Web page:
In early November, the airline announced that, as a result of overwhelming public demand they have decided to move to allocated seating on all flights from 1 Feb 2014. The fee for preferred seating will remain in place, but everyone else will be automatically allocated a seat free of charge, keeping group bookings together on the plane where relevant.  Hopefully the days of the interminable at gate queueing  and free for all on the tarmac will be over.


Further enhancements are promised over the next few months. It’s become clear that Mr O’Leary has recognised that the budget flight market is becoming crowded, not only with the usual cut-price operators, but also some of the traditional carriers such as British Airways, KLM, Iberia and Air France, who are now offering a no frills, low fares type service. He’s discovering the age-old rule of business; ie that it’s not terribly smart to alienate your customers, and that it’s much harder to keep customers loyal than win them in the first place.


Already we are seeing the first mentions of service provision for next summer, and, as usual, I’m hoping to publish a full list of these in the spring edition. As ever, your discoveries and comments are welcomed.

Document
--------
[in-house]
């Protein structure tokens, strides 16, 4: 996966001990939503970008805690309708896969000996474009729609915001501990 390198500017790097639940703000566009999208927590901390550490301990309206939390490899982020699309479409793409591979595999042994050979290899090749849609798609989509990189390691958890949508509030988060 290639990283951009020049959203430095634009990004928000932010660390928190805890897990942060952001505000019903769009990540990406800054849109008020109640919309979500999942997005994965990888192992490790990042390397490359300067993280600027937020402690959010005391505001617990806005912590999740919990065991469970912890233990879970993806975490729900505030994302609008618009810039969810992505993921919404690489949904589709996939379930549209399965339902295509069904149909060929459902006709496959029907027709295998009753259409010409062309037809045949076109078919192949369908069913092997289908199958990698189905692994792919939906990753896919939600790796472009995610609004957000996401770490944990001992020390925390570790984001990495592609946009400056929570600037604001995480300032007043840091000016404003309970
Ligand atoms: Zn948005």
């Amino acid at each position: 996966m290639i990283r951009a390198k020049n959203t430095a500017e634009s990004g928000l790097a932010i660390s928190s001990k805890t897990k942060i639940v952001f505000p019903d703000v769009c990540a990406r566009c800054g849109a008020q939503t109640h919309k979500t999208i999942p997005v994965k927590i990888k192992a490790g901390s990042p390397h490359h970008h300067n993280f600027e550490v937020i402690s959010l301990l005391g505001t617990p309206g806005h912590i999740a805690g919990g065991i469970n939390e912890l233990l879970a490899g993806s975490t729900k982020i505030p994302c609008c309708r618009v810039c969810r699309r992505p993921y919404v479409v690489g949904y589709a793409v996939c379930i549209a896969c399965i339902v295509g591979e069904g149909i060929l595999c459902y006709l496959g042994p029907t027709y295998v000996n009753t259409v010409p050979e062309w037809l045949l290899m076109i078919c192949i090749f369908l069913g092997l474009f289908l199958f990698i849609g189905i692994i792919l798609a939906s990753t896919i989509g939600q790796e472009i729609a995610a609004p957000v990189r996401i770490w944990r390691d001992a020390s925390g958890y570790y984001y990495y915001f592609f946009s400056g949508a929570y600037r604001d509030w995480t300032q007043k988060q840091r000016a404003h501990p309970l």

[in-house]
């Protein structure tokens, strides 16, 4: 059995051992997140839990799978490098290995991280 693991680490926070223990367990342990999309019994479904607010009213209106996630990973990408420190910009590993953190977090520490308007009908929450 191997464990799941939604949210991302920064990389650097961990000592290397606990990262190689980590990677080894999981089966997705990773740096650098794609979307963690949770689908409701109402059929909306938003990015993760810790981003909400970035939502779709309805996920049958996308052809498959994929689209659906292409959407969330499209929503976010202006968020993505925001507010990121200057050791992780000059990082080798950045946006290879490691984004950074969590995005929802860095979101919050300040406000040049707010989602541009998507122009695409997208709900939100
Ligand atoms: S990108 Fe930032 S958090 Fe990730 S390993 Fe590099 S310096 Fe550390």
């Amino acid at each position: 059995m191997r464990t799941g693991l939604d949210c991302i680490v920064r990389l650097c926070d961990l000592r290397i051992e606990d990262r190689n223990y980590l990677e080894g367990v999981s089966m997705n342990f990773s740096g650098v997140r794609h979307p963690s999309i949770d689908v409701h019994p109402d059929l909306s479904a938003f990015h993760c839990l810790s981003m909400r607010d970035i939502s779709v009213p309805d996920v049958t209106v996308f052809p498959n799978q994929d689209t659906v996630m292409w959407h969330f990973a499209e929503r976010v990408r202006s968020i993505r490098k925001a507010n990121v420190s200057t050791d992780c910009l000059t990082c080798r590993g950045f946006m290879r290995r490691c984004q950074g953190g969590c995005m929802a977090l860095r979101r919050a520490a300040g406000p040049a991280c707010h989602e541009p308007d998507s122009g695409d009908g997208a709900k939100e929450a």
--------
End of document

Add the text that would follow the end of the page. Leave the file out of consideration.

Sadly, yet again, PERPIGNAN is a no fly zone this winter, if it’s flights to the British Isles you are after.


Over in CARCASSONNE, it’s much the same service as last winter:

LIVERPOOL2x pw Ryanair
DUBLIN2x pwRyanair
STANSTED2x pwRyanair



The main news at GIRONA is the reinstatement of a winter Stansted connection.

MANCHESTER.4x pwRyanair
LUTON3x pwRyanair
STANSTED3x pwRyanair




LUTON2x pwRyanair




GATWICK.5x pwEasyJet



So, not for the first time, it’s down to BARCELONA  if you want a wide range of routes and frequencies:

HEATHROW48x pwBritish Airways
5x pw
14 x pw
38 x pw
3x pw
British Airways
LUTON10 x pwEasyJet
SOUTHEND5 x pwEasyJet
STANSTED14x pwRyanair
3x pw
3x pw
Jet 2
LEEDS BRAD4x pwJet 2
BIRMINGHAM4x pwRyanair
BRISTOL5x pwEasyJet
EDINBURGH3x pwRyanair
PRESTWICK.2x pwRyanair
GLASGOW2x pwJet 2
7x pw
Aer Lingus



Getting to/from Barcelona Airport all depends on many factors; time of day, starting point, budget etc, but below is a list of the most popular options.  Remember that it has two terminals, 1 and 2. Of the airlines mentioned above, only BA, Aer Lingus and Vueling operate from the new T 1. All the rest run from T 2 area A or B, with the exception of EasyJet, which goes from T 2 area C